Hollywood Enigma is a readable biography of one of Hollywood’s better, yet underappreciated male screen stars of the 1940s and 1950s. Dana Andrews was not a famous or flashy screen star in the mold of Gable, Tracy, or James Stewart, but his performances got to the heart of introspective, complex characters that probably would not have worked if he had been more famous or extroverted. Consider his performances in the Ox Bow Incident as a wrongly accused cattle thief and murderer, as confused detectives in film noir classics (Laura, Fallen Angel, Where the Sidewalk Ends), or as a returning World War II veteran with no idea of what to do with himself in Best Years of Our Lives. Background information on Andrews’ upbringing, personal life, and struggles to acquire meaningful roles provide insight to his performances and will likely spark an interest to revisit his films. His declining film roles through the 1960s and battles with alcoholism are discussed intelligently. This reviewer recommends Rollyson’s examination of this complex actor and his complex roles.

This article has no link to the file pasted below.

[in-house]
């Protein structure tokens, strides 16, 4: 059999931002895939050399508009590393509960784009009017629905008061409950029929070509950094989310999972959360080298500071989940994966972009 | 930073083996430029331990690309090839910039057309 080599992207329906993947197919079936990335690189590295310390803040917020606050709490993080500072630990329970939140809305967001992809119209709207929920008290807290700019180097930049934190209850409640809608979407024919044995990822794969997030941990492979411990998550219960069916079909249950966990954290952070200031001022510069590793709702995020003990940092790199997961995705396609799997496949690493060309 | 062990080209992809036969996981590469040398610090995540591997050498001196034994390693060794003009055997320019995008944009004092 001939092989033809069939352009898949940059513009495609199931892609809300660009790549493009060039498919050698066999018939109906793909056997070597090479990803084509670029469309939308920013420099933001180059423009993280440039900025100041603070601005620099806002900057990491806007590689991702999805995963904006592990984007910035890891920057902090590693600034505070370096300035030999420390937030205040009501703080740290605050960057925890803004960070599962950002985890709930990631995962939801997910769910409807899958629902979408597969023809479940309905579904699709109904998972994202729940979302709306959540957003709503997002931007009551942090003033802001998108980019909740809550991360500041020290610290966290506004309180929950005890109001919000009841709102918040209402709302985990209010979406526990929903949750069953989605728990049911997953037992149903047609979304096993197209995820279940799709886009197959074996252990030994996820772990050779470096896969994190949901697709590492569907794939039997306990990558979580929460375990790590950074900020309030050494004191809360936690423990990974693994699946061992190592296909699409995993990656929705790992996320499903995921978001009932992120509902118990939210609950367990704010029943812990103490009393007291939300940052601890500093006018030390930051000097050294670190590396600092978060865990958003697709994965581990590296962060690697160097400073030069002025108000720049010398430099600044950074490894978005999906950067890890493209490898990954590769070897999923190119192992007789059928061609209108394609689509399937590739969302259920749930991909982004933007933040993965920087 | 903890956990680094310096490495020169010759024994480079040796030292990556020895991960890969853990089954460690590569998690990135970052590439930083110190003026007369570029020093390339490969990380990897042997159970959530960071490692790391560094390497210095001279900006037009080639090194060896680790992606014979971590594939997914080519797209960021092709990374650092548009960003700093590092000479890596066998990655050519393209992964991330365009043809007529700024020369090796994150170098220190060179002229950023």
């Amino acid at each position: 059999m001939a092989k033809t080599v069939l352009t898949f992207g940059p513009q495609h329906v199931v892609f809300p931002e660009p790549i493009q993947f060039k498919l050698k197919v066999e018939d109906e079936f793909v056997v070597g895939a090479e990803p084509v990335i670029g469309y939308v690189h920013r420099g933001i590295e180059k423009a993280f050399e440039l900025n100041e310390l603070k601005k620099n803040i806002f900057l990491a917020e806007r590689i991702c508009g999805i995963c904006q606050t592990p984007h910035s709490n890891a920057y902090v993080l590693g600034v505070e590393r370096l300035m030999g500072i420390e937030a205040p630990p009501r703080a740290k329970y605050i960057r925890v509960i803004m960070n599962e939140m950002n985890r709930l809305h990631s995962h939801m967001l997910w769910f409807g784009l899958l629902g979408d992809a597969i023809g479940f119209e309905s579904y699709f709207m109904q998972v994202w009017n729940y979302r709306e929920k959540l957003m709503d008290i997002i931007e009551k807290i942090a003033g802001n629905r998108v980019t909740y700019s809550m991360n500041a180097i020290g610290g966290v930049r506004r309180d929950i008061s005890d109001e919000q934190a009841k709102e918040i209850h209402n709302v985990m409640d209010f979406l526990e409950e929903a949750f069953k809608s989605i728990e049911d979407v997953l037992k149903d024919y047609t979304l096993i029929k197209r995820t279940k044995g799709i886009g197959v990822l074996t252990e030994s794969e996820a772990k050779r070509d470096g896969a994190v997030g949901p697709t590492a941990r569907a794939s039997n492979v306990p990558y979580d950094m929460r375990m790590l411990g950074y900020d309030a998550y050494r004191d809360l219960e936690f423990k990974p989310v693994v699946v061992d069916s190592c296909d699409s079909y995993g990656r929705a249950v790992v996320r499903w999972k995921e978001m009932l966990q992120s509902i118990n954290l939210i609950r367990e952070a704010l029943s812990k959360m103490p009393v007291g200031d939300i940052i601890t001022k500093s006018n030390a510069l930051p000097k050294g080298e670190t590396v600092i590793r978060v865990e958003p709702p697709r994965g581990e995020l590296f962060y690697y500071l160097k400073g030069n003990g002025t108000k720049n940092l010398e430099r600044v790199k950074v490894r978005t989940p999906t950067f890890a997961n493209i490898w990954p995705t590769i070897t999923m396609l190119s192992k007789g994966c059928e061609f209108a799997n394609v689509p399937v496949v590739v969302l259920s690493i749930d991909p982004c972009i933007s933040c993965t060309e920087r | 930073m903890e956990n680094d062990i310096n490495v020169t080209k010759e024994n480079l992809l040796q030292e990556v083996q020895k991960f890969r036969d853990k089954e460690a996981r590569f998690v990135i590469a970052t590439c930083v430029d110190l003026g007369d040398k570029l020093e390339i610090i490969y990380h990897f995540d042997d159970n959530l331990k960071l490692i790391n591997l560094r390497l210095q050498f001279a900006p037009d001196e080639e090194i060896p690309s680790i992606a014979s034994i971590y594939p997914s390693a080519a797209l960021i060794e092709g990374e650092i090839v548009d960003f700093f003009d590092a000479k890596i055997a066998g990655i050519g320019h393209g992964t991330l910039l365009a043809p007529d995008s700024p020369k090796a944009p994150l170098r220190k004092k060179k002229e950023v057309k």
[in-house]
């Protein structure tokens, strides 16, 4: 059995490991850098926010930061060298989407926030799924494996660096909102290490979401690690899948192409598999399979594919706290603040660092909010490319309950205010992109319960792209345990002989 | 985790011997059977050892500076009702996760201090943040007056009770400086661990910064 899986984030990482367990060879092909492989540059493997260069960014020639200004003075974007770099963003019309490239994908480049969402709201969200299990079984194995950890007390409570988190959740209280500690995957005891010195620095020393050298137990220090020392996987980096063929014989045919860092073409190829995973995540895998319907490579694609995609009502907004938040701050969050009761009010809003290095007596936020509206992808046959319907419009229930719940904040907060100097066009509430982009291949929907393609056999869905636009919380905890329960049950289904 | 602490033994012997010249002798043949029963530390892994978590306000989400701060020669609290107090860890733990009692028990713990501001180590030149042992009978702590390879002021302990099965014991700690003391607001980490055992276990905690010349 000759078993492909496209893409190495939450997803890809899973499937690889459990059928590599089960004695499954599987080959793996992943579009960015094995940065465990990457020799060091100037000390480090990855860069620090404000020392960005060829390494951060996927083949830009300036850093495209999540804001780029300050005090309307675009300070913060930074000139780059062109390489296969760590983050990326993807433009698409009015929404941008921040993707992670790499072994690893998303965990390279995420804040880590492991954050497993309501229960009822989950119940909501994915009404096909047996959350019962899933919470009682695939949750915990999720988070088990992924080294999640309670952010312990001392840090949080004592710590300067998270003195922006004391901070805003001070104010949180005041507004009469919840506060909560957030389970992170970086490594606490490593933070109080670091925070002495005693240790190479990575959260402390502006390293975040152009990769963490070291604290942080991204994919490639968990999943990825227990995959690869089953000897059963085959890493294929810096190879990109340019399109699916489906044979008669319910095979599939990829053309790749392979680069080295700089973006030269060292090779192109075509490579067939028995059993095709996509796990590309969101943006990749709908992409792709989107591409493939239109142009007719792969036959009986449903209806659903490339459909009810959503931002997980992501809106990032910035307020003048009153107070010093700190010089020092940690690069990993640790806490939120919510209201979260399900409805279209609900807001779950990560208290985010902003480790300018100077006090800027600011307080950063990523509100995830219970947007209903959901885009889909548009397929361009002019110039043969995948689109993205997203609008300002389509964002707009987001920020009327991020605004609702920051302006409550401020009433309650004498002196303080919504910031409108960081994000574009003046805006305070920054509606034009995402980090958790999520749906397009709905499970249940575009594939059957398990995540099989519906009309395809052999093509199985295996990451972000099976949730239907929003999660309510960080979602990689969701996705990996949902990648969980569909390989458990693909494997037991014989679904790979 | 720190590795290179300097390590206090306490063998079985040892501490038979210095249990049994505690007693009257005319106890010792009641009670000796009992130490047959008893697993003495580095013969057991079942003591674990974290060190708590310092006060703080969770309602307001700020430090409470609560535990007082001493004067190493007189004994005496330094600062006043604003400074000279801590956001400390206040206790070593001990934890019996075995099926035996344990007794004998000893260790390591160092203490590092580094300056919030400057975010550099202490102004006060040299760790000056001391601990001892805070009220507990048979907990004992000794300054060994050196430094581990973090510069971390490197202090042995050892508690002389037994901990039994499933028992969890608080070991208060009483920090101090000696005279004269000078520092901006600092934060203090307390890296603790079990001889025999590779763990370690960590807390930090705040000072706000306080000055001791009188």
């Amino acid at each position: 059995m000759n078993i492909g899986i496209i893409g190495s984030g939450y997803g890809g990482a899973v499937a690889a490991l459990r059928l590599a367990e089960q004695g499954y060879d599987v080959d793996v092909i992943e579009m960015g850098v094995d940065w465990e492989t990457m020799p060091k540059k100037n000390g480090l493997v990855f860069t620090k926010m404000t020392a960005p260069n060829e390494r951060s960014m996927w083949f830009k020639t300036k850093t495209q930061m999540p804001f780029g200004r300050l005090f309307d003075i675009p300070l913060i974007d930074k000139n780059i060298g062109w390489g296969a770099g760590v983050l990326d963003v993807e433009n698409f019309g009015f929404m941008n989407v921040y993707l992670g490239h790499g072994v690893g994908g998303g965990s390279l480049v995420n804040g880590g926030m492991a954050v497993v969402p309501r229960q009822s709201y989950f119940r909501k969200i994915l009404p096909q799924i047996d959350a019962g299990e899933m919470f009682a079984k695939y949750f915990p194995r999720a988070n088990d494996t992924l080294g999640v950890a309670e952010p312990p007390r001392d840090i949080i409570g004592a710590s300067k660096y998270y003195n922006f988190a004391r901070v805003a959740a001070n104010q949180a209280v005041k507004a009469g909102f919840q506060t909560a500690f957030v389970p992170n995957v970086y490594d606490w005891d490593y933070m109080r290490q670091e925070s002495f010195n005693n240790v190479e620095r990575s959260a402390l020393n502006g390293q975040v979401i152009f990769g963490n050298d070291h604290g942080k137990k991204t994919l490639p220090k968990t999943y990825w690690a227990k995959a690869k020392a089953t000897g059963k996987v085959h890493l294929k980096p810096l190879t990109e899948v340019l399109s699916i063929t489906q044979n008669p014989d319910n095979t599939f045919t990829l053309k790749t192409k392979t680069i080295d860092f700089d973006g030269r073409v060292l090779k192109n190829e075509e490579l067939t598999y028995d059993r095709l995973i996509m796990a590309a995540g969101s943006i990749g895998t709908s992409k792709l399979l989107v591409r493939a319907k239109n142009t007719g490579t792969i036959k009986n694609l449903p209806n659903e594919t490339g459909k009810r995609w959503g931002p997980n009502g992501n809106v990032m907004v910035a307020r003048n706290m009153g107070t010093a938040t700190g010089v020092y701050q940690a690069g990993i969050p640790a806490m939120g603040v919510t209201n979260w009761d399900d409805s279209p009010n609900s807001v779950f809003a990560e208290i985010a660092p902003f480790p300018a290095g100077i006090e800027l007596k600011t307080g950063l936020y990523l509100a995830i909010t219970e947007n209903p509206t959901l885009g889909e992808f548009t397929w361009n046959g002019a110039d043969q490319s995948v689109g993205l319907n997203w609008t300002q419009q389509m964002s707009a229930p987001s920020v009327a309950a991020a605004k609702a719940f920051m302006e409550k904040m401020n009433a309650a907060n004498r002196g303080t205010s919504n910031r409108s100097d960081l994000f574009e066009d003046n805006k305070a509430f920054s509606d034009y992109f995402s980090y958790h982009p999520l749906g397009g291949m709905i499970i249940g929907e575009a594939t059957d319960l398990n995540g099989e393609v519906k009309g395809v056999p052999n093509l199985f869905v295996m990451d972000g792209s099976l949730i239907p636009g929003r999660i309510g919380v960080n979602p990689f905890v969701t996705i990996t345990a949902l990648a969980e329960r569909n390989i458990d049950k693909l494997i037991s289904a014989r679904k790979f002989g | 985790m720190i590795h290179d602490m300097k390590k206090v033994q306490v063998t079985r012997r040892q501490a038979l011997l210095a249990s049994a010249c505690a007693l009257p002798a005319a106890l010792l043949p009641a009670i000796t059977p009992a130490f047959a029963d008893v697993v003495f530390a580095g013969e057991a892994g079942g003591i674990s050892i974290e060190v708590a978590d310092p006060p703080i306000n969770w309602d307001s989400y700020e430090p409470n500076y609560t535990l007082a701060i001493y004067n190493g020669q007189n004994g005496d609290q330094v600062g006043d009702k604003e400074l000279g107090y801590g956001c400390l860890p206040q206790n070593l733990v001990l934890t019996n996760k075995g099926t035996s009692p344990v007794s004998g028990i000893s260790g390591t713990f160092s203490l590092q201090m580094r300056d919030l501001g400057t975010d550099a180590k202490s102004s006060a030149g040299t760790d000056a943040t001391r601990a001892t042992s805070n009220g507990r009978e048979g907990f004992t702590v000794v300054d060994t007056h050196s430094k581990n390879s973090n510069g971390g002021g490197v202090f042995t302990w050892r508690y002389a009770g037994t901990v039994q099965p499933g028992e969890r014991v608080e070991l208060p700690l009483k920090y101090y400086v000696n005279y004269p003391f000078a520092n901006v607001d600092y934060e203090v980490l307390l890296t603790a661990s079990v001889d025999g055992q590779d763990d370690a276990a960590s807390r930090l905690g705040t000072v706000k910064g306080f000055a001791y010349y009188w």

(Editor’s note: This title is part of the Hollywood Legends series.)